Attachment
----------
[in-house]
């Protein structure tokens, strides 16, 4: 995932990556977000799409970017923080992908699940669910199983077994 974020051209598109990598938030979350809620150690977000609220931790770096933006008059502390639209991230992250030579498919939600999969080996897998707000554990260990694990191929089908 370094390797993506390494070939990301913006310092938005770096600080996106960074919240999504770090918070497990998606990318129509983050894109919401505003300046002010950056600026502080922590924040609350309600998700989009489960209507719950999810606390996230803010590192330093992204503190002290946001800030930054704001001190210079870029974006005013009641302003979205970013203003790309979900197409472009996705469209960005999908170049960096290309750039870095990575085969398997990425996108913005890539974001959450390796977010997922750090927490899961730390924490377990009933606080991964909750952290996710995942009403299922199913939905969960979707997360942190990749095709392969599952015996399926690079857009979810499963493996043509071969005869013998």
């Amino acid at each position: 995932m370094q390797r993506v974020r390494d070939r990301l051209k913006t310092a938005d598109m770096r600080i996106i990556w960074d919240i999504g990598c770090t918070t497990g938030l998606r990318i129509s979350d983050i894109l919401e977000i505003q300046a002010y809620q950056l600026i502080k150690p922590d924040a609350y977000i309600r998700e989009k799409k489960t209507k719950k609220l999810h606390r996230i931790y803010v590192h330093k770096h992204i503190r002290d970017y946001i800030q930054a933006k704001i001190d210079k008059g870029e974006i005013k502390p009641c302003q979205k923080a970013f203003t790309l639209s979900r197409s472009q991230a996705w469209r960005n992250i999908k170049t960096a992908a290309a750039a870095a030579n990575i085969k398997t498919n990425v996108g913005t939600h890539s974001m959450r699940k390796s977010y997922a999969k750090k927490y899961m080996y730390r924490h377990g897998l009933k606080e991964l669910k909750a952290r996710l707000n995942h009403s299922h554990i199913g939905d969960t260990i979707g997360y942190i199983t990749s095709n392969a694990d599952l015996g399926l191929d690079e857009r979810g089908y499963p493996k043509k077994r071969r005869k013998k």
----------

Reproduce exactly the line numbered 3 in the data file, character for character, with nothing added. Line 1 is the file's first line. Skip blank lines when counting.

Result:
């Amino acid at each position: 995932m370094q390797r993506v974020r390494d070939r990301l051209k913006t310092a938005d598109m770096r600080i996106i990556w960074d919240i999504g990598c770090t918070t497990g938030l998606r990318i129509s979350d983050i894109l919401e977000i505003q300046a002010y809620q950056l600026i502080k150690p922590d924040a609350y977000i309600r998700e989009k799409k489960t209507k719950k609220l999810h606390r996230i931790y803010v590192h330093k770096h992204i503190r002290d970017y946001i800030q930054a933006k704001i001190d210079k008059g870029e974006i005013k502390p009641c302003q979205k923080a970013f203003t790309l639209s979900r197409s472009q991230a996705w469209r960005n992250i999908k170049t960096a992908a290309a750039a870095a030579n990575i085969k398997t498919n990425v996108g913005t939600h890539s974001m959450r699940k390796s977010y997922a999969k750090k927490y899961m080996y730390r924490h377990g897998l009933k606080e991964l669910k909750a952290r996710l707000n995942h009403s299922h554990i199913g939905d969960t260990i979707g997360y942190i199983t990749s095709n392969a694990d599952l015996g399926l191929d690079e857009r979810g089908y499963p493996k043509k077994r071969r005869k013998k």